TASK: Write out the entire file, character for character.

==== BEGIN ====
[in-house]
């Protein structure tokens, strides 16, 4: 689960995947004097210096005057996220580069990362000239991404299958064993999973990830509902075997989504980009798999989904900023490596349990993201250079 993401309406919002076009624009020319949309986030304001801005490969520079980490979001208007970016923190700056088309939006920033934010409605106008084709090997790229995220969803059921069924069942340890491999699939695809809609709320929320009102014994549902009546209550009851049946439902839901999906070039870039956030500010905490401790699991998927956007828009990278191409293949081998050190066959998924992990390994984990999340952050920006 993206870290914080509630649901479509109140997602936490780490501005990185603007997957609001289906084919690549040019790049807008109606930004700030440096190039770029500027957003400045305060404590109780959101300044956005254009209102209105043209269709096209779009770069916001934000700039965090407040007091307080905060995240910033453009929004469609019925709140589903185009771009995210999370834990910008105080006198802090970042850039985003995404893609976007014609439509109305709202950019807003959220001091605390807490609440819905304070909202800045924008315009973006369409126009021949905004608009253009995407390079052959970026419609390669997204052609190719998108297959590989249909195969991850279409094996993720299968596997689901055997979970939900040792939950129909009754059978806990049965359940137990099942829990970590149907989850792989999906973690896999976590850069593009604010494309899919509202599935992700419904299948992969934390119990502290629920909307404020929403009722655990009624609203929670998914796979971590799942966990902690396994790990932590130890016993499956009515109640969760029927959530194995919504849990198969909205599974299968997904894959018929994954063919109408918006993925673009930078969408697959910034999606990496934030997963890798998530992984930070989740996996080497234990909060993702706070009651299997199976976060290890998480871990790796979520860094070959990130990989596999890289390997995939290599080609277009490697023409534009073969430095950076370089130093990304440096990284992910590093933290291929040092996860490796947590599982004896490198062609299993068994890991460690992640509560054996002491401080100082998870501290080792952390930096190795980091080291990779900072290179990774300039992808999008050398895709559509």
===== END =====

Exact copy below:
[in-house]
């Protein structure tokens, strides 16, 4: 689960995947004097210096005057996220580069990362000239991404299958064993999973990830509902075997989504980009798999989904900023490596349990993201250079 993401309406919002076009624009020319949309986030304001801005490969520079980490979001208007970016923190700056088309939006920033934010409605106008084709090997790229995220969803059921069924069942340890491999699939695809809609709320929320009102014994549902009546209550009851049946439902839901999906070039870039956030500010905490401790699991998927956007828009990278191409293949081998050190066959998924992990390994984990999340952050920006 993206870290914080509630649901479509109140997602936490780490501005990185603007997957609001289906084919690549040019790049807008109606930004700030440096190039770029500027957003400045305060404590109780959101300044956005254009209102209105043209269709096209779009770069916001934000700039965090407040007091307080905060995240910033453009929004469609019925709140589903185009771009995210999370834990910008105080006198802090970042850039985003995404893609976007014609439509109305709202950019807003959220001091605390807490609440819905304070909202800045924008315009973006369409126009021949905004608009253009995407390079052959970026419609390669997204052609190719998108297959590989249909195969991850279409094996993720299968596997689901055997979970939900040792939950129909009754059978806990049965359940137990099942829990970590149907989850792989999906973690896999976590850069593009604010494309899919509202599935992700419904299948992969934390119990502290629920909307404020929403009722655990009624609203929670998914796979971590799942966990902690396994790990932590130890016993499956009515109640969760029927959530194995919504849990198969909205599974299968997904894959018929994954063919109408918006993925673009930078969408697959910034999606990496934030997963890798998530992984930070989740996996080497234990909060993702706070009651299997199976976060290890998480871990790796979520860094070959990130990989596999890289390997995939290599080609277009490697023409534009073969430095950076370089130093990304440096990284992910590093933290291929040092996860490796947590599982004896490198062609299993068994890991460690992640509560054996002491401080100082998870501290080792952390930096190795980091080291990779900072290179990774300039992808999008050398895709559509």